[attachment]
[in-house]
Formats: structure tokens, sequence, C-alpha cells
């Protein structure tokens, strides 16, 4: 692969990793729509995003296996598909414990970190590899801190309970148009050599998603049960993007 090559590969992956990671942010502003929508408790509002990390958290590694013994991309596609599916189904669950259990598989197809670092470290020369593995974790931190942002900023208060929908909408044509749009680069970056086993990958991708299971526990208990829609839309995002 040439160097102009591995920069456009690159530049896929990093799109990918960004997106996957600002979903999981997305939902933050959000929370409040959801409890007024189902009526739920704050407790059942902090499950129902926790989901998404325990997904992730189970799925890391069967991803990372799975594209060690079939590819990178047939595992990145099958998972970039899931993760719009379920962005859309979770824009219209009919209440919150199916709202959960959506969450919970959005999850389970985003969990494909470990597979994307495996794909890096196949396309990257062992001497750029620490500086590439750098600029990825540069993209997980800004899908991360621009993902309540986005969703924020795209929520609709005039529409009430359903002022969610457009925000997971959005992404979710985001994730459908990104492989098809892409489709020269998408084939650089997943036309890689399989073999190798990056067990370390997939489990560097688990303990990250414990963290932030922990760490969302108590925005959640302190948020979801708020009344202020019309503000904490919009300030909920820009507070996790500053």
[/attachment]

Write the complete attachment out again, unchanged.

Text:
[in-house]
Formats: structure tokens, sequence, C-alpha cells
């Protein structure tokens, strides 16, 4: 692969990793729509995003296996598909414990970190590899801190309970148009050599998603049960993007 090559590969992956990671942010502003929508408790509002990390958290590694013994991309596609599916189904669950259990598989197809670092470290020369593995974790931190942002900023208060929908909408044509749009680069970056086993990958991708299971526990208990829609839309995002 040439160097102009591995920069456009690159530049896929990093799109990918960004997106996957600002979903999981997305939902933050959000929370409040959801409890007024189902009526739920704050407790059942902090499950129902926790989901998404325990997904992730189970799925890391069967991803990372799975594209060690079939590819990178047939595992990145099958998972970039899931993760719009379920962005859309979770824009219209009919209440919150199916709202959960959506969450919970959005999850389970985003969990494909470990597979994307495996794909890096196949396309990257062992001497750029620490500086590439750098600029990825540069993209997980800004899908991360621009993902309540986005969703924020795209929520609709005039529409009430359903002022969610457009925000997971959005992404979710985001994730459908990104492989098809892409489709020269998408084939650089997943036309890689399989073999190798990056067990370390997939489990560097688990303990990250414990963290932030922990760490969302108590925005959640302190948020979801708020009344202020019309503000904490919009300030909920820009507070996790500053």